Katie Lane, a social policy officer at Citizens Advice, says that the effort involved in taking up the credits puts many lower earners at a disadvantage.

"Claimants need to keep their financial details up to date and inform [the taxman] of any change in circumstances," she says.

"But those who are going to depend on these credits the most may not have the time or resources to do this."

Some people who benefited from the 10p starter tax will lose out under the changes because they will no longer be eligible for credits, she adds.

"Whereas the tax system is based on individual income, the tax credit system is based on household income. This could disqualify you from claiming if the joint income is too high."

John Whiting of accountants Pricewaterhouse-Coopers defends the concept of tax credits: "The CTC targets households with children, which is a good thing, while the WTC tries to make it easier for people to take lower-paid jobs and get back into work. The credits also aim to be responsive, altering in line with changes in circumstance, and are targeted - rather than just spraying money all over the place."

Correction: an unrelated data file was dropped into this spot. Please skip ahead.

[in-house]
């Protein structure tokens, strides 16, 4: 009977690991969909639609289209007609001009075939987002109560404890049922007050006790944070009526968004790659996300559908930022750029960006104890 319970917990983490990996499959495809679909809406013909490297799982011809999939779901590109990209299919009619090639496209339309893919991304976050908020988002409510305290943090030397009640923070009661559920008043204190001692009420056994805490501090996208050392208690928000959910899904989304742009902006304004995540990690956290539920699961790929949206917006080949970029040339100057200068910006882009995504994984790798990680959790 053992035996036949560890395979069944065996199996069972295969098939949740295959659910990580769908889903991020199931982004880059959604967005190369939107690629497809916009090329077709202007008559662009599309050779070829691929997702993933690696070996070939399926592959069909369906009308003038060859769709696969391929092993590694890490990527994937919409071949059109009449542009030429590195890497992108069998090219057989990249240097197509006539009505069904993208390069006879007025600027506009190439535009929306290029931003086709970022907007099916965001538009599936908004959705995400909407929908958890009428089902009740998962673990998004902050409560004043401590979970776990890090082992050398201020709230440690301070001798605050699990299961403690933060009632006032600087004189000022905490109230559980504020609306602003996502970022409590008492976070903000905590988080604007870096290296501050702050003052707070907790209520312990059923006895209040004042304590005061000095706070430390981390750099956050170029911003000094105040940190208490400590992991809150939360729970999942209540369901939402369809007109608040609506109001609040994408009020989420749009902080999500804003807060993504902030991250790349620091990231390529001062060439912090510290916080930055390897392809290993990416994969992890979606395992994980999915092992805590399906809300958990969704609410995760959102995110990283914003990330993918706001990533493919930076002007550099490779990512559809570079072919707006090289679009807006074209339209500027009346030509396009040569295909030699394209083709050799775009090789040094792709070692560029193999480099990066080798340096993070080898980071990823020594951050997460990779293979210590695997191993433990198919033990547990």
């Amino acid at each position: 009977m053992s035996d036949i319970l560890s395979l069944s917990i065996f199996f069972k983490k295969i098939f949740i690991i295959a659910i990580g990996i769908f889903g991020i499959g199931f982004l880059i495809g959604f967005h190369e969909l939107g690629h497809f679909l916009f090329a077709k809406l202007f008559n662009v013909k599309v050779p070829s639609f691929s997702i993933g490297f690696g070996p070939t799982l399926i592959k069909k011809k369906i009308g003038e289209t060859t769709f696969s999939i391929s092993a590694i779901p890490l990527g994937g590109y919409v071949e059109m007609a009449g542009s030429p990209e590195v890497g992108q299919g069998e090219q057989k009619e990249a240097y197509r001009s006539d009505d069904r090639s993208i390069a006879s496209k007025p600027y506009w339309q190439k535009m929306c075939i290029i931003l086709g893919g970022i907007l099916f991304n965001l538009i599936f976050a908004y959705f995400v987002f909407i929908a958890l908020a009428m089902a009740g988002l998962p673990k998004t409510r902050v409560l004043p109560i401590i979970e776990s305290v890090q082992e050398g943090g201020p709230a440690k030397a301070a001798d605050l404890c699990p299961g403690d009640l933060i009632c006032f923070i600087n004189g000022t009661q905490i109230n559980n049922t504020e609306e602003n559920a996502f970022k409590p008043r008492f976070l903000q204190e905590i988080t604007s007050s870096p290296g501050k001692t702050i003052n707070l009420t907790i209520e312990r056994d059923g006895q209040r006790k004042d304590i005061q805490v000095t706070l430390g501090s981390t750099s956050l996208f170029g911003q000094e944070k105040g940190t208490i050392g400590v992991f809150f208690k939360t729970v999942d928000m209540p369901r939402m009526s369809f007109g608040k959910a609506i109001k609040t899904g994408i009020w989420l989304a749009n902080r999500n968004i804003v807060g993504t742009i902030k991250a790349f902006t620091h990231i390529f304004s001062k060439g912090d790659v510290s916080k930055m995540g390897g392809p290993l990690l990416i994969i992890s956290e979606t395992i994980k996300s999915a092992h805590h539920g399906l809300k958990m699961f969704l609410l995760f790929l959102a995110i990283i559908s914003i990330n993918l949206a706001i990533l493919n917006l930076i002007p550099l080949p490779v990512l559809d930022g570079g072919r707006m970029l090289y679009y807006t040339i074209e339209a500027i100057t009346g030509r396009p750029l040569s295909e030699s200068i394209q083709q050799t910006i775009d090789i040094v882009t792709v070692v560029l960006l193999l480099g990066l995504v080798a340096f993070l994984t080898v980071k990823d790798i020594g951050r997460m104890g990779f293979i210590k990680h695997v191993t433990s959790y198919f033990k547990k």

But the problem, adds Mr Whiting, is that these same elements have put people off claiming. "In a sense, the whole system was built to cause complexity," he explains. "When you claim, your award is based on your income from the previous year, and very often this needs to be adjusted."

For example, a common cause of overpayment into people's accounts is claim- ants forgetting or failing to tell the taxman promptly about a change in income.

In the 2005-06 financial year, Citizens Advice dealt with more than 150,000 problems relating to WTC and CTC. Its figures suggest one in three claimants have been overpaid - leaving many in dire straits as Revenue & Customs tries to claw back the money.

"Families are finding themselves struggling to repay large amounts without receiving proper explanations of how the liability has arisen - and without being given notice before [the debt] recovery starts," says Ms Lane. "Thou- sands of families are also being threatened with court action for the recovery of overpayments - sometimes without even knowing the amount due."